One of the countrys first group of women trained as kazis, Jahanara, is using her religious knowledge to help Muslims fight back against male domination
Do you want to take her back alive? Or do you want her corpse? Thats what Jahanaras husband asked her mother as he beat his wife 10 years ago. That night, Jahanara gave up on her brutal marriage and left her home and four children.
Since then, her husband has refused to let her see the children, though they live in the same city, Jaipur. He has paid no alimony. He has refused to give her the 15 grammes of gold promised as part of the mandatory payment that Muslim men must make to their wives if the marriage ends. Her share in the marital home has also been denied her.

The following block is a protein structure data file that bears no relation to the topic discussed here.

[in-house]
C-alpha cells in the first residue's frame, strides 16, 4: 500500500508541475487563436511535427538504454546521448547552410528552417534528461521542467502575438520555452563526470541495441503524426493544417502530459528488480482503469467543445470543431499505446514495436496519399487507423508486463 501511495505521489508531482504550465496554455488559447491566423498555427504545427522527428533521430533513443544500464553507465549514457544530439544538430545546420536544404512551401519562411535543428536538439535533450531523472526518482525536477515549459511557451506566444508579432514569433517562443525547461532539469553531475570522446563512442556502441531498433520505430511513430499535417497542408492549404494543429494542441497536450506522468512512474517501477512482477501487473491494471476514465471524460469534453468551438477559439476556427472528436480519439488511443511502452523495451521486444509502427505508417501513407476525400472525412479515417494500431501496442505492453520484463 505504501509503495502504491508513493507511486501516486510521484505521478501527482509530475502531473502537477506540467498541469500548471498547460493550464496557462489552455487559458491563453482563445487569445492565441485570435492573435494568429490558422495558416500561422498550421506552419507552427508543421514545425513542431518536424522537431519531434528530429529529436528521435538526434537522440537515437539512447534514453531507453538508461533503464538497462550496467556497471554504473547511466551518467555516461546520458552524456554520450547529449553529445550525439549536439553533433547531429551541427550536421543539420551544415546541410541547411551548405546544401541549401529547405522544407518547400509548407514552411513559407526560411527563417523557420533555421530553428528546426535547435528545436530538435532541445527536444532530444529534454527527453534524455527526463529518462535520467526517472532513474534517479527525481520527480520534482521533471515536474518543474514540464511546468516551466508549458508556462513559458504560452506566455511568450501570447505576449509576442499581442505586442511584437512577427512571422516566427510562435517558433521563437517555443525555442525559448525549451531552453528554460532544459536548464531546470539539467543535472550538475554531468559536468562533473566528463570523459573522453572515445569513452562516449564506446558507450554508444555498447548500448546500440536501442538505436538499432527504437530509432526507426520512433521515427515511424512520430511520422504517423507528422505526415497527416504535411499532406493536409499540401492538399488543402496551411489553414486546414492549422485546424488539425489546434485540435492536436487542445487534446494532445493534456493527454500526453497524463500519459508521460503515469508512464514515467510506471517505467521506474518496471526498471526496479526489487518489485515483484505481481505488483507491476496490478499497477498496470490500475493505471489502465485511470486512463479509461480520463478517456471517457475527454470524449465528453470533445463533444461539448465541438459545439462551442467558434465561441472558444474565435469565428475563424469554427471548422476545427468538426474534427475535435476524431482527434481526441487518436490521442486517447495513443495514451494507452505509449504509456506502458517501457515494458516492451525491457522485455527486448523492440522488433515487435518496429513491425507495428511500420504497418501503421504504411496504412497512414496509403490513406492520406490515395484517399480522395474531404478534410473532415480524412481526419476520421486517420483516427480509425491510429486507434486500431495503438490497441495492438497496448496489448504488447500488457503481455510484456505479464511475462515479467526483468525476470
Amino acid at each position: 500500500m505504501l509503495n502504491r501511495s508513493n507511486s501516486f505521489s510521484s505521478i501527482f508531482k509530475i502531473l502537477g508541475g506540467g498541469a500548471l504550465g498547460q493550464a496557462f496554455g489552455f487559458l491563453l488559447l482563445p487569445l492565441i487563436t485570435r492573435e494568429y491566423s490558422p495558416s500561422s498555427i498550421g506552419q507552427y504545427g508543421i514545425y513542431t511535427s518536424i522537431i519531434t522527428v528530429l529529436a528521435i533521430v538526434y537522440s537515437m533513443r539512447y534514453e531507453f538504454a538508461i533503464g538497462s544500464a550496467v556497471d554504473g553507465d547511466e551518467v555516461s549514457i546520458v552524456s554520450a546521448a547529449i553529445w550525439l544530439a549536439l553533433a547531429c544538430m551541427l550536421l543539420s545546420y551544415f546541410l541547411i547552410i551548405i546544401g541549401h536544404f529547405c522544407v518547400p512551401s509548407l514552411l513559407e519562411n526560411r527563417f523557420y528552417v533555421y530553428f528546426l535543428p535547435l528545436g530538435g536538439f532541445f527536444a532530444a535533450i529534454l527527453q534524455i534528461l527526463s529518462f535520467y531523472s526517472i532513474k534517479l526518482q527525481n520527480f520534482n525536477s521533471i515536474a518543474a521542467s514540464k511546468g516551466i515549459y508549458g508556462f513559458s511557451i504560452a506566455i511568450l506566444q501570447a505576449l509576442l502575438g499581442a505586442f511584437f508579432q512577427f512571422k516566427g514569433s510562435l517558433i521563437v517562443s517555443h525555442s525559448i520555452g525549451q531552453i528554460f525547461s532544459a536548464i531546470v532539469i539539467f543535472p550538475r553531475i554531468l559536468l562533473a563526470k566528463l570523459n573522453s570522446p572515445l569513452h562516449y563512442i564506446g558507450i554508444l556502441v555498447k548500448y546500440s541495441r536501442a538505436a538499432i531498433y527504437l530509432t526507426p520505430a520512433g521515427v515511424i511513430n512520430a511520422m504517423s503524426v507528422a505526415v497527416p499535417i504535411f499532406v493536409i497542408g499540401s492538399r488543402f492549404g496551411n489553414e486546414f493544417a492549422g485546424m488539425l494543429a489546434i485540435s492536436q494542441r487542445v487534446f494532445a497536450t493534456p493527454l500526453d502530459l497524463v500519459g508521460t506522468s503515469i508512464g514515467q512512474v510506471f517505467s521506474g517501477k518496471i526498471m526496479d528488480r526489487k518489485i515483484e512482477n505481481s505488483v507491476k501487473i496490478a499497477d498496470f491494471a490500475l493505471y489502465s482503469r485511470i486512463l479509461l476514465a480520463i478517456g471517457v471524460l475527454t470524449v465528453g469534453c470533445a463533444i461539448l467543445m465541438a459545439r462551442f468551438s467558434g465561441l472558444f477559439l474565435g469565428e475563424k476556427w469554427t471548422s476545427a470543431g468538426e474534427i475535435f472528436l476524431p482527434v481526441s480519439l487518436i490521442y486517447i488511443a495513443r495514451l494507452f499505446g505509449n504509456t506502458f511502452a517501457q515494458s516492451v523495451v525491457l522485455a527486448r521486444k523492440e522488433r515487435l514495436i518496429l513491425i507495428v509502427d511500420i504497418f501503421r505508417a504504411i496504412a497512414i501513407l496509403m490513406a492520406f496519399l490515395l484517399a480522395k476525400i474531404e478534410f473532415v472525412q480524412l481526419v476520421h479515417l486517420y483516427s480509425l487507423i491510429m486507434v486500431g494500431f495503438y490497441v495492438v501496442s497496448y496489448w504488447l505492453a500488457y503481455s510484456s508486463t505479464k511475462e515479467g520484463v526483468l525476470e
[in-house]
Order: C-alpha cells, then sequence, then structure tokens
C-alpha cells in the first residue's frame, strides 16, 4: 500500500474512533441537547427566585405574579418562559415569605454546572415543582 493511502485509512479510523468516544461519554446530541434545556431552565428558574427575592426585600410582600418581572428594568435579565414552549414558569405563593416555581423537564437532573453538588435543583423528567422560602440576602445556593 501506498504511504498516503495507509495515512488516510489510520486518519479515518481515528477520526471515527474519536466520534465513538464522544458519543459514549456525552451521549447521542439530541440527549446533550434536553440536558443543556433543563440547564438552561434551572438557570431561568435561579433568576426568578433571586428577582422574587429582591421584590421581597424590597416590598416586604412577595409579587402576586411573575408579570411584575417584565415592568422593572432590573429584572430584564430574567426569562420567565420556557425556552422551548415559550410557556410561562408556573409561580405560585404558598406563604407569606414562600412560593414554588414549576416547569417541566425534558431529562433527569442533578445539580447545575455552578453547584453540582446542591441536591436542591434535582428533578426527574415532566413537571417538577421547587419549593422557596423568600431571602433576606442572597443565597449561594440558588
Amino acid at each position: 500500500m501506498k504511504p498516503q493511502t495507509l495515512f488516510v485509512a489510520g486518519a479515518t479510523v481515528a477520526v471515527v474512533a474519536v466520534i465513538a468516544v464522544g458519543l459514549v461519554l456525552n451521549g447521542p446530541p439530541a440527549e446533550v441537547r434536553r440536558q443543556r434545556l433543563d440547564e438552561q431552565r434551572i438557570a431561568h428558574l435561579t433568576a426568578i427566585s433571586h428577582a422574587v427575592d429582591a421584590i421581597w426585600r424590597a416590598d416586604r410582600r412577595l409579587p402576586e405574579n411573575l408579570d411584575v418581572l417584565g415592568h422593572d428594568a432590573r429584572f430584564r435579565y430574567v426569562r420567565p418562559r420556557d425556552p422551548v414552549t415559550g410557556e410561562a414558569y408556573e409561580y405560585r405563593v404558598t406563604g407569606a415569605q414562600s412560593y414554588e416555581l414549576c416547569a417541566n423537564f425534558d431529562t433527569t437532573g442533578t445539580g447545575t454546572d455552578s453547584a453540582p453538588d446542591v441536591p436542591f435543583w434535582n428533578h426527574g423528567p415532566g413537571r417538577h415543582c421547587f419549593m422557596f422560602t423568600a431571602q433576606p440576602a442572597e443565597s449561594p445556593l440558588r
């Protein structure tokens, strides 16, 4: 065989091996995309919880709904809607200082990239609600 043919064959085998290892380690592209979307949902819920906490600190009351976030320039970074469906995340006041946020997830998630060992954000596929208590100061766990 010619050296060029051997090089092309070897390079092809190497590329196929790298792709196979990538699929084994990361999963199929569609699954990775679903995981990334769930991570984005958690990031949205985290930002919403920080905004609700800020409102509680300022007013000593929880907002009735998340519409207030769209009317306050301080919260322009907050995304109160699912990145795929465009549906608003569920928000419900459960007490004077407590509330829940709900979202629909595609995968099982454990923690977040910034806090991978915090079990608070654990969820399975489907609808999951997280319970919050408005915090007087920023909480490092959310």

Seeking justice, 45-year-old Jahanara (who goes by only one name), went to see her local kazi or Islamic judge, who adjudicates in marriage, polygamy, divorce, triple talaq (instant divorce) and custody. The job of the kazi, usually a man, is to dispense justice according to Quranic principles. The post is generally passed down from father to son and is steeped in tradition.
However, like so many women before her, Jahanara came away disappointed and bitter. He refused to help me get my rights, she says. I refused to believe that my situation was just. I went around Jaipur asking ulemas [scholars] if the injustice done to me was permitted by the Quran. I asked them: Is this my status as a woman in the Quran? Is this the justice the Quran gives me? They all told me: Yes. This is your position. Endure it.
She decided to fight back. Today, Jahanara is one of the first female kazis in India.